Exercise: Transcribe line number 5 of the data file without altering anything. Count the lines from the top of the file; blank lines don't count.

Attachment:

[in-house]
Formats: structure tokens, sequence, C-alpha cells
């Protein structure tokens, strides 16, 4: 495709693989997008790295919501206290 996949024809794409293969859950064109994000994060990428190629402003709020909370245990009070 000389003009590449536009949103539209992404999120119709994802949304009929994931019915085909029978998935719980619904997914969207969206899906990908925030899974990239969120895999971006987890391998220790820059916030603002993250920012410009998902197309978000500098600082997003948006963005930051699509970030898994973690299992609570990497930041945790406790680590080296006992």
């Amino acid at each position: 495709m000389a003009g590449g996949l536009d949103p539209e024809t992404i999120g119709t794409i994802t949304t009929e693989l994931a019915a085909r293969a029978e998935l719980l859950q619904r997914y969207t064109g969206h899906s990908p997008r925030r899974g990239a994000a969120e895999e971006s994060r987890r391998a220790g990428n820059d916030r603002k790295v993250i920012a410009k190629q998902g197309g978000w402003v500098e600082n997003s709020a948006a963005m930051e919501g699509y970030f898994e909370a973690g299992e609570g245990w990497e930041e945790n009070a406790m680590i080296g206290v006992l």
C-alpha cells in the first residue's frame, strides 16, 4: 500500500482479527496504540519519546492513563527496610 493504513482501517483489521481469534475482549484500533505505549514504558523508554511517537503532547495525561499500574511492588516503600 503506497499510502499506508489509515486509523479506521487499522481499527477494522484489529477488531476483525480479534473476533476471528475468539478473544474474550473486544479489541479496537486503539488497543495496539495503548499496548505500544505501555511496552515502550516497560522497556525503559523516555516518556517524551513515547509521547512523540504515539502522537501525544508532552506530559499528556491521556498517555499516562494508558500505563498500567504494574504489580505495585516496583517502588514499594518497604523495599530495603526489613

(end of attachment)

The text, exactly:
C-alpha cells in the first residue's frame, strides 16, 4: 500500500482479527496504540519519546492513563527496610 493504513482501517483489521481469534475482549484500533505505549514504558523508554511517537503532547495525561499500574511492588516503600 503506497499510502499506508489509515486509523479506521487499522481499527477494522484489529477488531476483525480479534473476533476471528475468539478473544474474550473486544479489541479496537486503539488497543495496539495503548499496548505500544505501555511496552515502550516497560522497556525503559523516555516518556517524551513515547509521547512523540504515539502522537501525544508532552506530559499528556491521556498517555499516562494508558500505563498500567504494574504489580505495585516496583517502588514499594518497604523495599530495603526489613